In poker terms, the Treasury and Fed have gone "all in." Economic medicine that was previously meted out by the cupful (pumping dollars into the economy) has recently been dispensed by the barrel. These once-unthinkable dosages will almost certainly bring on unwelcome aftereffects. Their precise nature is anyone's guess, though one likely consequence is an onslaught of inflation.Stated simply, my argument is that the earnings expectations for 2010 -- the level and growth rate -- will disappoint, and the expectation of disappointment has brought the market into overvalued ground. (As an aside, if the P/E multiple expansion phase of the market is indeed closing, it suggests that market leadership will likely shift from low quality to outperformance of self-financing, large-market-share owners of higher quality). Let's assume we can all agree that the full extent of the P/E expansion phase is about over, and that further market gains will rely on the realization of the optimists' baseline expectation (which now seems to be generally accepted by the consensus of most strategists) of relatively smooth and solid earnings growth for 2009-2011. Even on the consensus expectations, the market appears to be fairly valued now and somewhat undervalued (by about 9%) on a 12-month forward earnings basis. While I accept that the baseline consensus expectation of S&P 2010 EPS of $73 a share is a possible and logical outcome, a double-dip would not be illogical considering the economic, credit and equity markets' "heart attack." I would argue that there exists a wider range of economic and profit outcomes than is customary during a "recovery" phase, and that the certainty associated with today's consensus of a positive outcome could be tested.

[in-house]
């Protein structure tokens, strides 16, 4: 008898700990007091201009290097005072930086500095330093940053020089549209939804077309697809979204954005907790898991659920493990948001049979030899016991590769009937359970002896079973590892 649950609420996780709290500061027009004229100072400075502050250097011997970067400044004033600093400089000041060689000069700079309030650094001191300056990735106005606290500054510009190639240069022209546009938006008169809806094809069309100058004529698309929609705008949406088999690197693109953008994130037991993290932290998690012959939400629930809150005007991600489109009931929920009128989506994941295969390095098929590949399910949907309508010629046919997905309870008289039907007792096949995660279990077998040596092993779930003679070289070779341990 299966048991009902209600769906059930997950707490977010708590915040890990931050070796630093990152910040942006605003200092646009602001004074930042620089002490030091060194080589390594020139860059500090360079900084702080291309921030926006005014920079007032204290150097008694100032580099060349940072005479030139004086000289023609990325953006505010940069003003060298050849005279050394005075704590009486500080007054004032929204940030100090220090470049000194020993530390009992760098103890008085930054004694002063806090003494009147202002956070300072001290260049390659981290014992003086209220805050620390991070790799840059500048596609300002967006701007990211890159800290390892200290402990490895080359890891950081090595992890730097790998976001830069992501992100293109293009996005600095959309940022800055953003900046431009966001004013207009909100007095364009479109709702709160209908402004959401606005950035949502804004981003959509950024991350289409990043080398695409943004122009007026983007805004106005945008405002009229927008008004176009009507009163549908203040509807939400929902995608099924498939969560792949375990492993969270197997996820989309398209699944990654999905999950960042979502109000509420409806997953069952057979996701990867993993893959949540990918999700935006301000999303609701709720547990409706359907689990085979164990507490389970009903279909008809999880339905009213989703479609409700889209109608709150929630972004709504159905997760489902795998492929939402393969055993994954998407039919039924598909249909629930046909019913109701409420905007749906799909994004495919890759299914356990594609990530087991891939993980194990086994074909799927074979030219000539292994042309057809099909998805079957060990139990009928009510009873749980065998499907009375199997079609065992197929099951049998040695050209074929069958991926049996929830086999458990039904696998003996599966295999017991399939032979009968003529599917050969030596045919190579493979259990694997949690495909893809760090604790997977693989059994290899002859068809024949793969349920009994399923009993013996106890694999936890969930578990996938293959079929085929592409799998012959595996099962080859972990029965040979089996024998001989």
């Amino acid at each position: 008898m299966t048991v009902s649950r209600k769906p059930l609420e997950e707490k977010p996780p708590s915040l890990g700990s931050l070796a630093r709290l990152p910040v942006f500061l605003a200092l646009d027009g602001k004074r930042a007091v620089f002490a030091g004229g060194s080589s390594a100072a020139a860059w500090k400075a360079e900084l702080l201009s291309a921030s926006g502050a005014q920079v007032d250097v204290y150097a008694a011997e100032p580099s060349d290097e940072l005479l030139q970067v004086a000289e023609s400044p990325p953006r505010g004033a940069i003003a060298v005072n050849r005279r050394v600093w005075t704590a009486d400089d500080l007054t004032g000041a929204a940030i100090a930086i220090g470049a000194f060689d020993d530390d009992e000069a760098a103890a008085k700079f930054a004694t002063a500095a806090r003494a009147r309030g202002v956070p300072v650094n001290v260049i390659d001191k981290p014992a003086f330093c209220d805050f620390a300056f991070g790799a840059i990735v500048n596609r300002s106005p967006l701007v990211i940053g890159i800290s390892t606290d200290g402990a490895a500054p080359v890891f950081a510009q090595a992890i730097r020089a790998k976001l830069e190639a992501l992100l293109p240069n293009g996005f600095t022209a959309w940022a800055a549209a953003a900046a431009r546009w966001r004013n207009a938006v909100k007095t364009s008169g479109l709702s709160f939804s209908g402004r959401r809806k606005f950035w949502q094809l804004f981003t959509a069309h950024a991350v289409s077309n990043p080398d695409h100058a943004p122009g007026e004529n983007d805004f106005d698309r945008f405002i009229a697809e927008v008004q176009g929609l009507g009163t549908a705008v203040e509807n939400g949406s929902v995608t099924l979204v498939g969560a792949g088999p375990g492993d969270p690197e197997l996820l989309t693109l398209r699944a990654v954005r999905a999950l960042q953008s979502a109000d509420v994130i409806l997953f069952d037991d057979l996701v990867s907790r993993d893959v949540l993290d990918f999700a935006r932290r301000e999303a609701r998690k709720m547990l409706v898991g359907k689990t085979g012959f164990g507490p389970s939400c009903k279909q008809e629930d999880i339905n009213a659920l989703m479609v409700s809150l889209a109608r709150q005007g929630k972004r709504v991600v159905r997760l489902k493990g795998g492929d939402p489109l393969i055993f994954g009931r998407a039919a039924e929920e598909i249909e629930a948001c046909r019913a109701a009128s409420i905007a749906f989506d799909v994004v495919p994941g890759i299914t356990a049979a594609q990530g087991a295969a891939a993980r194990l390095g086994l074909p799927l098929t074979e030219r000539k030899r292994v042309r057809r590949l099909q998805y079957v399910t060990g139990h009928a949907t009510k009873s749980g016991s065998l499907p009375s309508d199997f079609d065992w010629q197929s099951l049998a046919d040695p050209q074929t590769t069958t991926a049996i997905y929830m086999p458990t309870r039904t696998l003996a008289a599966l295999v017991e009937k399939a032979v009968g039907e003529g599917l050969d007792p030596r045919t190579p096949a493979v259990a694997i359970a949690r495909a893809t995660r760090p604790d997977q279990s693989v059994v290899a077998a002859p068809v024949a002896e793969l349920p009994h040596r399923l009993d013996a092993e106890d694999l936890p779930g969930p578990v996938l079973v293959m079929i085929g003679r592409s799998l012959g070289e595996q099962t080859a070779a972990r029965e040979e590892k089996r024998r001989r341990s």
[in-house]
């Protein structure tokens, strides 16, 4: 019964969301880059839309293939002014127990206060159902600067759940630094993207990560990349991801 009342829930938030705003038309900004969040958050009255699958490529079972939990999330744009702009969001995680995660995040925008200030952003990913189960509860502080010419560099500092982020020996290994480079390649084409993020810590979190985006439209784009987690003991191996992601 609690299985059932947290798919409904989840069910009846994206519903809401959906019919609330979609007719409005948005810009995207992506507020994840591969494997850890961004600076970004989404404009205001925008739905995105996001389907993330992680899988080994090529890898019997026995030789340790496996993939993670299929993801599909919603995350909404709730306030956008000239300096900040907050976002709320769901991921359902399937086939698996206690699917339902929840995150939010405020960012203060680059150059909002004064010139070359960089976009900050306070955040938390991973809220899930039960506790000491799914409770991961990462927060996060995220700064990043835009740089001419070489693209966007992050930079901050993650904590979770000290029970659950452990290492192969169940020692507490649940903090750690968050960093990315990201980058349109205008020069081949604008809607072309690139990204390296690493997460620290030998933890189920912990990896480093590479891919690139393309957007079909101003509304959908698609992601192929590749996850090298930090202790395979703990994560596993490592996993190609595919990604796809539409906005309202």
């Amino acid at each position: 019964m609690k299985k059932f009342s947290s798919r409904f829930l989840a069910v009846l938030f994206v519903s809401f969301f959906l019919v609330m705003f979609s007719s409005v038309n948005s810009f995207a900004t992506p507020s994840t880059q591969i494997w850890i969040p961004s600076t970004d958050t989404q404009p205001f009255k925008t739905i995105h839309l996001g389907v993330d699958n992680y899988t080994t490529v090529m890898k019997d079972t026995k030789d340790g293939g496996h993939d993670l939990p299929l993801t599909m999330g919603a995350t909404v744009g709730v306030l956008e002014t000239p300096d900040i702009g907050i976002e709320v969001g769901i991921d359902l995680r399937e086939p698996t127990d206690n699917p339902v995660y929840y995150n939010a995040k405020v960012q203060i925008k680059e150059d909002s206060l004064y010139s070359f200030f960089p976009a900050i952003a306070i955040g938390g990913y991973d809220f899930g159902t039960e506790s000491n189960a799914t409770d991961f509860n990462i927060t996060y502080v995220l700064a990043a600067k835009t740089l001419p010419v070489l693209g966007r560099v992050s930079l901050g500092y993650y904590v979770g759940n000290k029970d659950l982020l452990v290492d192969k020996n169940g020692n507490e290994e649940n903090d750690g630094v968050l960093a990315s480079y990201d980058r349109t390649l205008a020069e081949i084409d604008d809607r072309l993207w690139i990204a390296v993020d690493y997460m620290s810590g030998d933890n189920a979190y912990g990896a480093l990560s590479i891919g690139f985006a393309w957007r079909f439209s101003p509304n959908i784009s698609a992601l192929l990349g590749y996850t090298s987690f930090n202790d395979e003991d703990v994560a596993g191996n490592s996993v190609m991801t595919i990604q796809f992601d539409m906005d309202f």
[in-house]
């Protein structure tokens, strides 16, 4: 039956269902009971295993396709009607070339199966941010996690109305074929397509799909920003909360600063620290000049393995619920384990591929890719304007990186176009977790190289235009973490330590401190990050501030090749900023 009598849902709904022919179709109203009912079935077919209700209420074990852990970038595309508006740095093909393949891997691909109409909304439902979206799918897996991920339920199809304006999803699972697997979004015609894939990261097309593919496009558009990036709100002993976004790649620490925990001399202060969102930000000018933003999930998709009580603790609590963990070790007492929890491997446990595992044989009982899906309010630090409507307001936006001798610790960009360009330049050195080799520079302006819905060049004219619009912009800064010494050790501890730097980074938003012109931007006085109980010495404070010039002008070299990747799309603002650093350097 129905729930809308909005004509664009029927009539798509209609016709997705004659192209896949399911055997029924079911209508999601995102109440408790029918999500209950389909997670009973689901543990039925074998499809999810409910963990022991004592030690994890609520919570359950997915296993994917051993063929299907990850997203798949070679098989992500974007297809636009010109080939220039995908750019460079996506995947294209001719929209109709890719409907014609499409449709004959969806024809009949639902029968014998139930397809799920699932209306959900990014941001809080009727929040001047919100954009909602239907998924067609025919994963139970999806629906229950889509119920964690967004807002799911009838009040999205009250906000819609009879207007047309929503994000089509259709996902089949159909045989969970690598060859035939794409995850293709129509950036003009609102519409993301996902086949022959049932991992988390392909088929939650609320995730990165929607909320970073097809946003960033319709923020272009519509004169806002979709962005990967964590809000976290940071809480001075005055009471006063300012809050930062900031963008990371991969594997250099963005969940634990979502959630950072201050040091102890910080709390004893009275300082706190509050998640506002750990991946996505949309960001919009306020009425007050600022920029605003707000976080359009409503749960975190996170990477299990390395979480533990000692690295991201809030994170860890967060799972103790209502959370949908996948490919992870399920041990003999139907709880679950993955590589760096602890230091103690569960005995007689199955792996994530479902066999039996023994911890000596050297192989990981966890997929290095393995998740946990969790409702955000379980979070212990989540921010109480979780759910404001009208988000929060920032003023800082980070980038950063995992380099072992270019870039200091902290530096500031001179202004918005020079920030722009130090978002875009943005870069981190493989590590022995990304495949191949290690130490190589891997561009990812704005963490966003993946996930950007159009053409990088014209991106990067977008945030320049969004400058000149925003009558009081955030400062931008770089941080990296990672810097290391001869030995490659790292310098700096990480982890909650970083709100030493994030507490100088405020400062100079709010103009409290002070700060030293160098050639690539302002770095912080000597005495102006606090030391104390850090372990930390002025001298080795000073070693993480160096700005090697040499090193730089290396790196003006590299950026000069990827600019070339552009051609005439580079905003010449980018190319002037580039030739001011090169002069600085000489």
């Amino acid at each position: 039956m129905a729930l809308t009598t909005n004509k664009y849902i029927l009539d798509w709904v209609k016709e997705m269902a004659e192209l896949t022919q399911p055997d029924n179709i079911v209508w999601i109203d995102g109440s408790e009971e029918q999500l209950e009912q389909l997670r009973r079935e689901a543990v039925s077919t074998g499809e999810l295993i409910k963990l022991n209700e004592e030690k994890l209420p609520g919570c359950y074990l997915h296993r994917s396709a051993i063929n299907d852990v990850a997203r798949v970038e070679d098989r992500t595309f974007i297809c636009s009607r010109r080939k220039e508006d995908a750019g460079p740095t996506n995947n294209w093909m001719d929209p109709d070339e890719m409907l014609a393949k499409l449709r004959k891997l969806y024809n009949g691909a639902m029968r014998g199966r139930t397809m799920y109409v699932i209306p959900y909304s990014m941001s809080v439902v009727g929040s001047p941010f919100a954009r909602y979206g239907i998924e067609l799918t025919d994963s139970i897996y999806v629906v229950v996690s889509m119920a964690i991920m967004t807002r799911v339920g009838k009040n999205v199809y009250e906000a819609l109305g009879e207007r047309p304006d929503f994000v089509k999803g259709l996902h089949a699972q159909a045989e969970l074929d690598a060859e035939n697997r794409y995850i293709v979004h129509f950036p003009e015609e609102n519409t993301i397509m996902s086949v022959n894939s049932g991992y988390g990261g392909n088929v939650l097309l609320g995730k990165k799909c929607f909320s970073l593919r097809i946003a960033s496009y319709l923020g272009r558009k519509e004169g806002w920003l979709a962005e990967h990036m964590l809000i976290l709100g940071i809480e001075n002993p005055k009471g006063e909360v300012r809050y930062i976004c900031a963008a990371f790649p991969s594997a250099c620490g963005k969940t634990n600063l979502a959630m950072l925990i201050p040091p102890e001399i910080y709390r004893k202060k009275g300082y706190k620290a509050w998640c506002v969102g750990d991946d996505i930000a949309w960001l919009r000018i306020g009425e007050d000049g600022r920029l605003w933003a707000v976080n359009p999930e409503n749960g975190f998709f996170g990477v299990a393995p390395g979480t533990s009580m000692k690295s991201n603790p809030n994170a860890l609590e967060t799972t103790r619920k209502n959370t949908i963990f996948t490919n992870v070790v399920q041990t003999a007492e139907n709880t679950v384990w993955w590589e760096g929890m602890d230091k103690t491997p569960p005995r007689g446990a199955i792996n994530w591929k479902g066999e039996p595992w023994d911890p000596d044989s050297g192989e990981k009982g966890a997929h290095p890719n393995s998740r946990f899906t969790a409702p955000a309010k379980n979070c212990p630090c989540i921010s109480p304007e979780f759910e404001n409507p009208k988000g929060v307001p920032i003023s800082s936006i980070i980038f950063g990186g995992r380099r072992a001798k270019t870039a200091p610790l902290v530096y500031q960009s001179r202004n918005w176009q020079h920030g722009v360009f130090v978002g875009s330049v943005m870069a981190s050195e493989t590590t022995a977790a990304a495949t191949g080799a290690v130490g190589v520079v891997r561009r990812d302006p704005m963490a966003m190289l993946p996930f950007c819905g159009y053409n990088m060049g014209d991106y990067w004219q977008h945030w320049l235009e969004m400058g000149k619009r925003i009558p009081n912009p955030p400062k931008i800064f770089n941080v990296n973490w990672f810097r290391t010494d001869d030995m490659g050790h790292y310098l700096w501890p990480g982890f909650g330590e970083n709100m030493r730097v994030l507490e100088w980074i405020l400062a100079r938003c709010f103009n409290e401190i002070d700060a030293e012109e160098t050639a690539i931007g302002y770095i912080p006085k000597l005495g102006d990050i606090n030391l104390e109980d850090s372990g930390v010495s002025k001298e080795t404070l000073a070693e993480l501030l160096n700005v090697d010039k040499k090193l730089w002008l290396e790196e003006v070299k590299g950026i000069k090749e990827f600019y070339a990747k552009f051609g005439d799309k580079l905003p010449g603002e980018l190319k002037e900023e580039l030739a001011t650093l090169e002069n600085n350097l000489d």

-- Charles Munger, Berkshire Hathaway